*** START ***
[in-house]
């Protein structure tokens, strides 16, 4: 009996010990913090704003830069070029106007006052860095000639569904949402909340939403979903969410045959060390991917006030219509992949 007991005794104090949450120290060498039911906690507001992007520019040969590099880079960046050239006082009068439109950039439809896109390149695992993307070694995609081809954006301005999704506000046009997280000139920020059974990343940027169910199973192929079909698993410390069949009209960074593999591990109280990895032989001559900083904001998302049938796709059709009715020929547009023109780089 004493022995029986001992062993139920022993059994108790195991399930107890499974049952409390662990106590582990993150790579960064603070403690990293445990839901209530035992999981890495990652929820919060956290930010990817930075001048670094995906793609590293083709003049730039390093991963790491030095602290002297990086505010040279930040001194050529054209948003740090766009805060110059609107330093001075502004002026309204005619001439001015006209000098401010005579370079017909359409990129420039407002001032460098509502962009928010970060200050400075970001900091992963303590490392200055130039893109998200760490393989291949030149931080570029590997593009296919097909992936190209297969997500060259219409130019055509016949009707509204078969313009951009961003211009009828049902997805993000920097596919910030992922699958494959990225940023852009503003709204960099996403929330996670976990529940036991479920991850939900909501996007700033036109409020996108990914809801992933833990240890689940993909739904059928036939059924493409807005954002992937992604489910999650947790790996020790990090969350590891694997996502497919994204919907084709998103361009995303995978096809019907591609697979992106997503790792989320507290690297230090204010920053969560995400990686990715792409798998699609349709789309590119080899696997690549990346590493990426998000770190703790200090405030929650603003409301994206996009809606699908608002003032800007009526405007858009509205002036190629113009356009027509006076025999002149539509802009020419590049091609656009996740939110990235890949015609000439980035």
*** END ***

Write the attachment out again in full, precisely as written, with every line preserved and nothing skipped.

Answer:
[in-house]
């Protein structure tokens, strides 16, 4: 009996010990913090704003830069070029106007006052860095000639569904949402909340939403979903969410045959060390991917006030219509992949 007991005794104090949450120290060498039911906690507001992007520019040969590099880079960046050239006082009068439109950039439809896109390149695992993307070694995609081809954006301005999704506000046009997280000139920020059974990343940027169910199973192929079909698993410390069949009209960074593999591990109280990895032989001559900083904001998302049938796709059709009715020929547009023109780089 004493022995029986001992062993139920022993059994108790195991399930107890499974049952409390662990106590582990993150790579960064603070403690990293445990839901209530035992999981890495990652929820919060956290930010990817930075001048670094995906793609590293083709003049730039390093991963790491030095602290002297990086505010040279930040001194050529054209948003740090766009805060110059609107330093001075502004002026309204005619001439001015006209000098401010005579370079017909359409990129420039407002001032460098509502962009928010970060200050400075970001900091992963303590490392200055130039893109998200760490393989291949030149931080570029590997593009296919097909992936190209297969997500060259219409130019055509016949009707509204078969313009951009961003211009009828049902997805993000920097596919910030992922699958494959990225940023852009503003709204960099996403929330996670976990529940036991479920991850939900909501996007700033036109409020996108990914809801992933833990240890689940993909739904059928036939059924493409807005954002992937992604489910999650947790790996020790990090969350590891694997996502497919994204919907084709998103361009995303995978096809019907591609697979992106997503790792989320507290690297230090204010920053969560995400990686990715792409798998699609349709789309590119080899696997690549990346590493990426998000770190703790200090405030929650603003409301994206996009809606699908608002003032800007009526405007858009509205002036190629113009356009027509006076025999002149539509802009020419590049091609656009996740939110990235890949015609000439980035």